Monday, December 18, 2006

Are you ready?

That's the question I keep hearing as I rush around trying to finish my shopping. This year the holiday season seems to have crept up on us and I, for one, am WAY behind.

Usually I have the cards ready to go around the time of the Grey Cup, but this year I am still writing them. I always like to enclose a letter, especially for those overseas and equally enjoy getting one back. Some letters are so humourous and you can just picture the scenes described. Others seem like a testimonial and it leaves you wondering if anything real ever happens in those households. And others send photos which helps you visualize your friends in other parts of the world and they don't seem so far away.

It's a time for family, friends and fellowship. Yet, for those who have just lost a loved one, it can be a heart-wrenching period, with their loss so raw and painful. We have some friends who have just lost their second daughter, two deaths within a short period of time. It doesn't seem fair and you just know this will be a tough time for them. As the mother of two daughters myself, I can't even begin to imagine their pain.

For others, it may be job loss or a divorce that changes the family dynamic and for some people who are always alone, this time of year is no different for them.

Many of us can afford to do something beyond our own family. This year, we became the secret Santa for two children who'd stayed at Nellie's, the shelter in Toronto. It was fun to shop and choose gifts that you knew they'd enjoy and yes, it does make you feel good; that you're doing something concrete to make some children happy.

We can all do something - dropping change into the Salvation Army Kettle; helping a family in need or inviting someone on their own to join you for dinner... Whatever ... let's get into the holiday spirit, because the true joy is in giving, not receiving.

Thursday, December 07, 2006

This week I had an ‘aha’ moment.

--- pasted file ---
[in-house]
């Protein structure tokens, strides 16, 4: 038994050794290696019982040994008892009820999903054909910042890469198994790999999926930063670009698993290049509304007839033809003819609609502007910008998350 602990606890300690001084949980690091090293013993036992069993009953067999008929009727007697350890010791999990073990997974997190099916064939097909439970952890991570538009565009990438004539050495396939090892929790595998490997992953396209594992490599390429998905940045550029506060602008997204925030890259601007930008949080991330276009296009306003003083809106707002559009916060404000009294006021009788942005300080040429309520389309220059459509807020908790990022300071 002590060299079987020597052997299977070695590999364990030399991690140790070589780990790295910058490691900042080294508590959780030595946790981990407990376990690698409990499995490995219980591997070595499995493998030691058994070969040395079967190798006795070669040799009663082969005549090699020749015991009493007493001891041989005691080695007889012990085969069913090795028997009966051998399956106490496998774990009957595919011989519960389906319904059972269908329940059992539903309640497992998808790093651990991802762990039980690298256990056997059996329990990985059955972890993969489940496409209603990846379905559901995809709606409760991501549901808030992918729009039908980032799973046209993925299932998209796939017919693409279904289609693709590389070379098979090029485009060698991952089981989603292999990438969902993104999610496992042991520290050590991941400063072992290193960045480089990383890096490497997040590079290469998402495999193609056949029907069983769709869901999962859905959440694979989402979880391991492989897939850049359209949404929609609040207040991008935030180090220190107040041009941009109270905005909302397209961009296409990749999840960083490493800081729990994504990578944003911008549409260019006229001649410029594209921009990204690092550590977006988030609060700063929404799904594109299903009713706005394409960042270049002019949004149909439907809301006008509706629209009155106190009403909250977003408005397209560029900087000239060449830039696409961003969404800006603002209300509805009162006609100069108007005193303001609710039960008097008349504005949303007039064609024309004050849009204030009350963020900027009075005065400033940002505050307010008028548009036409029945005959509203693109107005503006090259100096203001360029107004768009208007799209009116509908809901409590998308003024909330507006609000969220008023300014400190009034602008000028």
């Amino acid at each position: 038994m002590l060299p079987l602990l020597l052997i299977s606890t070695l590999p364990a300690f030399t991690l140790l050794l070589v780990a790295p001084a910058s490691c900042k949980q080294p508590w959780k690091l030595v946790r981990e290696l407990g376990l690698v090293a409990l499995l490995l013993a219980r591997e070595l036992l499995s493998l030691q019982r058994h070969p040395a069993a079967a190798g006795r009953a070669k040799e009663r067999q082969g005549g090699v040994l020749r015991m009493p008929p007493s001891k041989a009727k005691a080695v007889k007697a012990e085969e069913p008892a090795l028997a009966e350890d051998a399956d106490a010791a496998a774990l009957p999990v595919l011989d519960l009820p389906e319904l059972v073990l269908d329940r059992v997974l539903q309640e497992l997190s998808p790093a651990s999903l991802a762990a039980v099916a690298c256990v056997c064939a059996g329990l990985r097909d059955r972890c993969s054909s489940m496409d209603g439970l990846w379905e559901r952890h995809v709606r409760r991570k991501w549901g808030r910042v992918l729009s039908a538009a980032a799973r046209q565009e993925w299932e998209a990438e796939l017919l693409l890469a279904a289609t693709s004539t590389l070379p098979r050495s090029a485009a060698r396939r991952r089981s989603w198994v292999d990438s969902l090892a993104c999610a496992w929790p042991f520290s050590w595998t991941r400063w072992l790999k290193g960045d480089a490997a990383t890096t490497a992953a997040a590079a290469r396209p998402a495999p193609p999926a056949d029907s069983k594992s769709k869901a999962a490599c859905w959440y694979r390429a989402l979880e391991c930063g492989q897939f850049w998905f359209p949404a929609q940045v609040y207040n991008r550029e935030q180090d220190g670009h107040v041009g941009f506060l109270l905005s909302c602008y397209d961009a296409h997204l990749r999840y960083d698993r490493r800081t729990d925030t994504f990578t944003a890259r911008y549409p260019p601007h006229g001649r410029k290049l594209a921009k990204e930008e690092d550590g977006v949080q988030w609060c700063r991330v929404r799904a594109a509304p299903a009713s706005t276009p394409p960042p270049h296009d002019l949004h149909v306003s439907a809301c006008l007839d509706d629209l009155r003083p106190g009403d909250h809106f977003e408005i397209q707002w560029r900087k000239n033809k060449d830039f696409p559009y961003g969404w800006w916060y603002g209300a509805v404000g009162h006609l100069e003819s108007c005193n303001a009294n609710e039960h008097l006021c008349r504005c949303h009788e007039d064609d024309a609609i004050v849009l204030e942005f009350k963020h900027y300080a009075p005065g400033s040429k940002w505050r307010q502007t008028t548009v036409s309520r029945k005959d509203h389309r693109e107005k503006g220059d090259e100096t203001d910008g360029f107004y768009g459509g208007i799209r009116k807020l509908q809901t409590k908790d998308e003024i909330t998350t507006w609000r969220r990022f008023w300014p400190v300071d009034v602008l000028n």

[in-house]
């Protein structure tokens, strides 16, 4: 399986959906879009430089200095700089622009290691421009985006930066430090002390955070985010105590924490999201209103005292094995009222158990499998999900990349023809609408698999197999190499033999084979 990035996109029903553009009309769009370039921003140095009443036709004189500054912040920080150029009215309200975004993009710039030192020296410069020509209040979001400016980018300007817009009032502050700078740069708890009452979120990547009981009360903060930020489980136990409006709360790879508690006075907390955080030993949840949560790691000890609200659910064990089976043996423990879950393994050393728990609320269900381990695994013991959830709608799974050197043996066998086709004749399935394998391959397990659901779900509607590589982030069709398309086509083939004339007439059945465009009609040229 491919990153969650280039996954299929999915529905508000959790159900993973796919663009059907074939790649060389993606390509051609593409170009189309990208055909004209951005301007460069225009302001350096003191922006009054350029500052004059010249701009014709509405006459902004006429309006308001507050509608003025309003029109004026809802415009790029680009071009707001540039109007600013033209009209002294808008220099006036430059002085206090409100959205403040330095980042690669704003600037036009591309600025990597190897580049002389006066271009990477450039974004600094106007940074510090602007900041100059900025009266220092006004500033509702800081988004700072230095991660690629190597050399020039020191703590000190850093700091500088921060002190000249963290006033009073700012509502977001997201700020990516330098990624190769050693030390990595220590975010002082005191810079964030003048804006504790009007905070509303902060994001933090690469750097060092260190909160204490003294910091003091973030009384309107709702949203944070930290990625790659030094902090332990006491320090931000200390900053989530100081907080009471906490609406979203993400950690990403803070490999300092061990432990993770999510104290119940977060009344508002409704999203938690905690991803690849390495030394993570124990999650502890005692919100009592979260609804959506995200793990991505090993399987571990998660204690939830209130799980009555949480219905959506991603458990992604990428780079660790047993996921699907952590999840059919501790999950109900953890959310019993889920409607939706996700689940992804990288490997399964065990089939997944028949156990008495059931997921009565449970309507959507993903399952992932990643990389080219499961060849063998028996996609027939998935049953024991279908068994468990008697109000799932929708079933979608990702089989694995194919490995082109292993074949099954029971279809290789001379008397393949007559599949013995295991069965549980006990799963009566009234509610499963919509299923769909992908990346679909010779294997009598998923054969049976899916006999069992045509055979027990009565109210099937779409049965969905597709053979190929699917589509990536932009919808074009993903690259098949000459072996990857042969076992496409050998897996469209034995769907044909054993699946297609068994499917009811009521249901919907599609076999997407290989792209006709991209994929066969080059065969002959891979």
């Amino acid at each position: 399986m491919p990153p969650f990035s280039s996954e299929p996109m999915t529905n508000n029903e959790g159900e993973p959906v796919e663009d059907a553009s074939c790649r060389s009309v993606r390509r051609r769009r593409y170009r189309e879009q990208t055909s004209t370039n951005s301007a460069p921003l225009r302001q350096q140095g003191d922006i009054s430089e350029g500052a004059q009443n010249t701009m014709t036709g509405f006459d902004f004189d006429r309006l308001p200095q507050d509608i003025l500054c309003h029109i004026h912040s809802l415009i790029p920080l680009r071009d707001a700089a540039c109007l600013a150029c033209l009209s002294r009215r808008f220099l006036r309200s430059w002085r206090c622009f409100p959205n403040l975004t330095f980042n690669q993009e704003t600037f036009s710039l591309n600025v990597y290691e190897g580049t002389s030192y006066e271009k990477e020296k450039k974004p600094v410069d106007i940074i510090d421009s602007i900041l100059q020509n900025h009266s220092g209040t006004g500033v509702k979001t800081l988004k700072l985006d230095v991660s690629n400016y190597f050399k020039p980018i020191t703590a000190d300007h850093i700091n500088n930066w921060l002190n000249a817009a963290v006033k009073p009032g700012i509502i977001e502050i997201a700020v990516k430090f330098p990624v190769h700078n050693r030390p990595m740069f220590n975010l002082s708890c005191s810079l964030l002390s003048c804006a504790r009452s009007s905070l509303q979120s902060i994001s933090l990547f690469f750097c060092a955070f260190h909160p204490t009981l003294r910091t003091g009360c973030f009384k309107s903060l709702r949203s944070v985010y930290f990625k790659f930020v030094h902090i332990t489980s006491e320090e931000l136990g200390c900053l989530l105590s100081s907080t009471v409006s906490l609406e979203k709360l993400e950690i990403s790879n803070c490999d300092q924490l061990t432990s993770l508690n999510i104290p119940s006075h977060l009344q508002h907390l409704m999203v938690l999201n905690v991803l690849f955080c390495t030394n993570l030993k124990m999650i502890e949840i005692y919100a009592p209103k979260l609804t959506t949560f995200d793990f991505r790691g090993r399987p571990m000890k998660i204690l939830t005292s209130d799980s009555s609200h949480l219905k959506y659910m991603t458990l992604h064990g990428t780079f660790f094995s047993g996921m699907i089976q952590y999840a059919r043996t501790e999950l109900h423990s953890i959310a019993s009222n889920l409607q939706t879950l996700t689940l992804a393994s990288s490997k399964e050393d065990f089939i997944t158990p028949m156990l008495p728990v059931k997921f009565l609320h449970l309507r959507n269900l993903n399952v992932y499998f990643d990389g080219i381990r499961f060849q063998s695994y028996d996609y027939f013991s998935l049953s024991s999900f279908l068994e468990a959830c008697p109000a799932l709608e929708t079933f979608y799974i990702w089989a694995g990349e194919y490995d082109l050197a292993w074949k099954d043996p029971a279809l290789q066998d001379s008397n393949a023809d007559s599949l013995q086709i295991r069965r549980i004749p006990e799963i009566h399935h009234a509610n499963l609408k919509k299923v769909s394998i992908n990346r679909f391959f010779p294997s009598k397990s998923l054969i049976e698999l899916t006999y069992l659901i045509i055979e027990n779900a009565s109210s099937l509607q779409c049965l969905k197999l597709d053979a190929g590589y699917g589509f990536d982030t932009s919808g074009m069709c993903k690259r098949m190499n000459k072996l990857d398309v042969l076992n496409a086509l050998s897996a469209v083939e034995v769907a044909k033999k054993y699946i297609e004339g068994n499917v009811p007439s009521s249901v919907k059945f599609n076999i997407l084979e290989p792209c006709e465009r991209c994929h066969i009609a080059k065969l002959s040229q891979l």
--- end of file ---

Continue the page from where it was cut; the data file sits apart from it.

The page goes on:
For a few months now I have been struggling to determine the best direction to take Company of Women. Of course, we could just stay the course, but I’ve never been one to stand still.

Expanding to other communities is one option and I certainly get my share of requests, or we could offer more programs to service the members we already have and to some extent this fall we have done that. But it doesn't seem enough.

It wasn’t until I was in a conversation with a couple of members about ATHENA, that the light bulb went on. As our talk evolved about the importance of young women learning leadership skills, I realized that what was missing for me in both my volunteer work and in Company of Women, was my need to make a meaningful difference.

Later in the week, when I was interviewing for new interns, I could see that we had a role to play in mentoring these young women, helping them to gain the confidence and skills to succeed. Powerful stuff.

End conclusion - Company of Women doesn’t need to grow bigger or broader – it needs go deeper. Personally I need to see first hand that our involvement is making a difference – whether it is through a mentoring program or a special award for a young woman entrepreneur or establishing a business hub that supports women new to business – the ideas are endless. So stay tuned… and if you have some ideas to throw into the pot… let me know.
Last week we had Marg Hachey of Duocom as our guest speaker. Her topic was adapting to change and as she outlined the changes in technology that her business has faced, you knew she'd walked her talk.

From selling overhead projectors to web-conferencing, Marg's company has transformed itself several times over, changing to adapt to the different needs of its customers and the growing reliance on technology as a global communication tool.

As she outlined her strategies, it was quickly evident why Marg is #11 in the top 100 women entrepreneurs in Canada - she's savvy, she listens and she stays ahead of the trends. But what the audience perhaps most appreciated was her down-to-earth, common sense approach.

Her story is inspiring. Married at 18, a mother of two sons by 23, she wasn't sure what she wanted to do when she had both the boys in school. She started off selling Avon and discovered she had a real talent for sales. Soon she was heading up a large team of sales staff but she knew she needed something more.

It was then that she started selling overhead projectors... for someone else. When she started her own business, it quickly grew and she now has eight offices across Canada and her technicians can be found at most of the major events in Canada. When her sales reached $52 million, she decided it was time to sell which she did to a US firm. Within three years, they had bankrupted the company and Marg knew she had to rescue her firm, so she bought it back.

The entire family now works in Duocom - her husband and her two sons. This truly is a family business and with Marg at the helm, you know they are destined to succeed once again